When I was twelve years old our family moved from Lancaster, Pennsylvania to the little town of Elburn, Illinois. The uprooting was ostensibly necessary for my father to find work. He’d been laid off at RCA and the job hunt out East had not gone well.
Departure from Lancaster was a painful period for my brothers and I. We all had our social networks and were involved in sports up to our necks. We loved the place and the Cudworth brothers were a part of the flow at Lampeter-Strasburg High School.
I had already discovered my distance running ability during a fitness test in gym class at Martin Meylin Junior High. Wearing Converse basketball shoes and running on a cinder track, I covered two miles in a twelve minute time trial in 7th grade.
Running through life
Running would turn into a lifetime avocation. Yet I’m not sure what would have happened had we stayed in Pennsylvania. Soccer was the sport of choice in our family, not cross country. So was baseball, not track and field. Thus, it all might have turned out very differently had my father found a job and our family had stayed in Pennsylvania.
Yet I have no regrets, and the curiosity about those possibilities have faded with time. Even the keen friend I’d left behind, a guy that had shared those critical years from age five through age 12, turned out to not be interested in reminiscing about what it was like to grow up together.
He was a popular, handsome kid with three sisters that taught him the realities of getting along with women. Yet it didn’t help him all that much when it came to his own romance. Somewhere in his 7th grade dating relationship with a girl named Brenda, one of the prettiest and most popular girls in school, things went a bit off track. She may have played him against some other guy, and that hurt him deeply.
He was already the product of an apparently bitter divorce between his parents. His father was a forceful man, and his mother could be a blunt pragmatist at times. That left little room or time for commiseration on such things as 7th-grade girlfriends. So he and I would attempt to talk things out.
Running from home
To get to his house, I’d run from my home at 1725 Willow Street Pike across the practice range and through the parking lot of the Meadia Heights Golf Club. I loved the feeling of running on that soft turf. In wintertime, we crossed the fairways during our comings and goings, but in summer we respected and avoided cutting across the fairways without checking carefully for golfers. We knew the rules and respected them.
Usually, if we needed to talk, my friend and I would crawl up into the giant apple tree in his front yard. That’s where we’d perch with broad limbs between our legs and talk about girls, sports and getting along in life.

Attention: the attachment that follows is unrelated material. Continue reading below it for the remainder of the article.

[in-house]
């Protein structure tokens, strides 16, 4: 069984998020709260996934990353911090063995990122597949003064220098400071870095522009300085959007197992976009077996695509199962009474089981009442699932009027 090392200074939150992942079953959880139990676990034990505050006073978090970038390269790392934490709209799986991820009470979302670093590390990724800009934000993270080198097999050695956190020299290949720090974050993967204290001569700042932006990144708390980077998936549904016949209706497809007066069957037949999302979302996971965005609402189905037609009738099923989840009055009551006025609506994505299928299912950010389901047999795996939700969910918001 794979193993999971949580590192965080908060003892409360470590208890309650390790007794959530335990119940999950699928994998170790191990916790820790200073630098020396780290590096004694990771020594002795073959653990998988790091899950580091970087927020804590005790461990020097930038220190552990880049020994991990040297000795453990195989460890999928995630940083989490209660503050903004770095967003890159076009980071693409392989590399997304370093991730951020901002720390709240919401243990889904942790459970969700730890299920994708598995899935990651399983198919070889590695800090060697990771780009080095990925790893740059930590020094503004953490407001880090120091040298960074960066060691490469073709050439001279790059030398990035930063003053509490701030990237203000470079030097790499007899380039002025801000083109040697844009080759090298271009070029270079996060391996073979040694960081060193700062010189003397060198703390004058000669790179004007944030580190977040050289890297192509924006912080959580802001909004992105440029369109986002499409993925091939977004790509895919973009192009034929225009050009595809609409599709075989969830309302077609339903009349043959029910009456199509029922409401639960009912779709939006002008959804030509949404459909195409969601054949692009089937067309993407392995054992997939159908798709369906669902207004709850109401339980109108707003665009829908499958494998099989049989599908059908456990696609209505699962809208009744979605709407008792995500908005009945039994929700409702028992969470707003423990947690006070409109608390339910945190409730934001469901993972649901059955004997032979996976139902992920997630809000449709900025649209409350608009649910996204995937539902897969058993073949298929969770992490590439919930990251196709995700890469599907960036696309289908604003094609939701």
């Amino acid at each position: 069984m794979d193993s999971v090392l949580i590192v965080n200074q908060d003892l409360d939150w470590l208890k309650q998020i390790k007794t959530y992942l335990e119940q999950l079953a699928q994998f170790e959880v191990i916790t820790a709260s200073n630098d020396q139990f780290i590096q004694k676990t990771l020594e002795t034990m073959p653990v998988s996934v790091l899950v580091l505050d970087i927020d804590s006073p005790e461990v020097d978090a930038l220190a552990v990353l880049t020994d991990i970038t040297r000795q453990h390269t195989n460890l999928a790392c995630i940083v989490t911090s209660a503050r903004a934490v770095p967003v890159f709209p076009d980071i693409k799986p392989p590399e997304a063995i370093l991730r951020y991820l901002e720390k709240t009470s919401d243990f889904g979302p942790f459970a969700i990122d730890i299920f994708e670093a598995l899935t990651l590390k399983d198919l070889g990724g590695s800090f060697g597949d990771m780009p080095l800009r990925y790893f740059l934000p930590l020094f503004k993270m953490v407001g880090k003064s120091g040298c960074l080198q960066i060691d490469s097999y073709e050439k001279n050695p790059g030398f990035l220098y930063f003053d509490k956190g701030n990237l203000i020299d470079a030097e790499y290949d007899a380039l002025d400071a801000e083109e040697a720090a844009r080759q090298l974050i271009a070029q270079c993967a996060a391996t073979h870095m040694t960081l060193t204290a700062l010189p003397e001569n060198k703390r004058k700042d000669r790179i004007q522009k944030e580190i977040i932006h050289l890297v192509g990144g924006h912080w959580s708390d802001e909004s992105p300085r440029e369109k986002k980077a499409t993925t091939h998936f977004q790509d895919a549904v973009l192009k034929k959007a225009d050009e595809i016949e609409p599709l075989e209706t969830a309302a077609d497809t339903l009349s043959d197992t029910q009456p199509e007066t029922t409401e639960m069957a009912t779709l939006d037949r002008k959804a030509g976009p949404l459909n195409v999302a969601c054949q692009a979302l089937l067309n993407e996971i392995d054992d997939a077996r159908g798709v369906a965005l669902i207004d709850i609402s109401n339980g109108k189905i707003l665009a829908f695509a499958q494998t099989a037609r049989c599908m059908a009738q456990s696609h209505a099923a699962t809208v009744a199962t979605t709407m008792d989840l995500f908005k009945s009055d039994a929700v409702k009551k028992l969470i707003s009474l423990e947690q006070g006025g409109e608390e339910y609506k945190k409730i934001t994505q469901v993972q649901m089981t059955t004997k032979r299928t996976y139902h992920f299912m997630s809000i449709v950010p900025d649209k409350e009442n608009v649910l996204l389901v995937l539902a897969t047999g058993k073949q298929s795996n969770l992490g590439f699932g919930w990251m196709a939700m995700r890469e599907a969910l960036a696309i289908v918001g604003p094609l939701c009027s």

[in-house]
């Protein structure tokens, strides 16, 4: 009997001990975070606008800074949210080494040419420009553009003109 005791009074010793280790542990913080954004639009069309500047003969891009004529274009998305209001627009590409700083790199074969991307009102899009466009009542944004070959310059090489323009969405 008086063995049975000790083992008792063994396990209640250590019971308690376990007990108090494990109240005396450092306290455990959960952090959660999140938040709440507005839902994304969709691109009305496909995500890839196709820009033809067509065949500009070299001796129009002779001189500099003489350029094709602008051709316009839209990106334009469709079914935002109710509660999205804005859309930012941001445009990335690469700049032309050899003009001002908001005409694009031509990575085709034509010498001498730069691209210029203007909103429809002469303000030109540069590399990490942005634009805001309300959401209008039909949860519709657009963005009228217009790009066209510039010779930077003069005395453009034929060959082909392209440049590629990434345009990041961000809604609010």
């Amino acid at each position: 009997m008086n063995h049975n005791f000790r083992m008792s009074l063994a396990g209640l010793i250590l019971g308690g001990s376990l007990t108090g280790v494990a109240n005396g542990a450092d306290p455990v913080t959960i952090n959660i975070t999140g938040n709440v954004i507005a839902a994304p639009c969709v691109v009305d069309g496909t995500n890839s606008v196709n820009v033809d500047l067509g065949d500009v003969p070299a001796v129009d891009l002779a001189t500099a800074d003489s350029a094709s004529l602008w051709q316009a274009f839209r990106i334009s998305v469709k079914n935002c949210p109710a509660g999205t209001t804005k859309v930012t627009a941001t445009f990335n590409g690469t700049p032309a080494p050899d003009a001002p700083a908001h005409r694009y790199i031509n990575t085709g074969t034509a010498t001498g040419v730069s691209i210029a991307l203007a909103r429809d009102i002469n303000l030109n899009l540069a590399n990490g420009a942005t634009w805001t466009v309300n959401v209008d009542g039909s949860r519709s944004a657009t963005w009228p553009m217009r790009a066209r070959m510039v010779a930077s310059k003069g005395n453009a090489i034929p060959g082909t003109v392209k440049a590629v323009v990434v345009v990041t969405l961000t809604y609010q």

At the time when his girlfriend was giving him trouble, the song “No Time Left for You” by the Guess Who had just been released as a single. He pored through those lyrics for solace and to vent his anger and being played in love.
(No time left for you) On my way to better things
(No time left for you) I found myself some wings
(No time left for you) Distant roads are callin’ me
(No time left for you)
No time for a summer friend
No time for the love you send
Seasons change and so did I
You need not wonder why
You need not wonder why
There’s no time left for you
No time left for you
Now, you know that when a person is in love and hurt by their lover, there is a tendency to sometimes embrace that ache because the pain is delicious. To care deeply is fulfilling somehow. It’s like the middle of a distance race in which you’re pushing yourself hard and the pain starts to set in. Your body aches and your heart is pounding in your chest. You’re taking in breath after breath for all you’re worth and living on the edge. Love is like that at times. It tests our ability to persevere and hang on. To prove ourselves. It’s an ugly and beautiful truth at the same time. Evolution in action.
So my buddy was hurting. Angry. Confused. Not wanting to go on, yet determined to cling to the thought of her love. But it didn’t help that his family left held echoes of that sort of rift.
These days, that girl is married to a man from the same class at school. So the 7th grade romance was never meant to be. Such is life.
When it came time for our family to move away in 1970, my friend and I retreated to the golf course to talk. It was late spring and we sat on the tee box of a drop hole overlooking a deep Pennsylvania gorge. “Why does everything I love have to go away?” he asked.
Years later, when he happened to move to the Chicago area, I called him up and tried to rekindle the friendship. But life had intervened. He’d gotten married and had three kids, then divorced. He was remarried, and seemingly happy, yet he wanted little to do with talking about the past.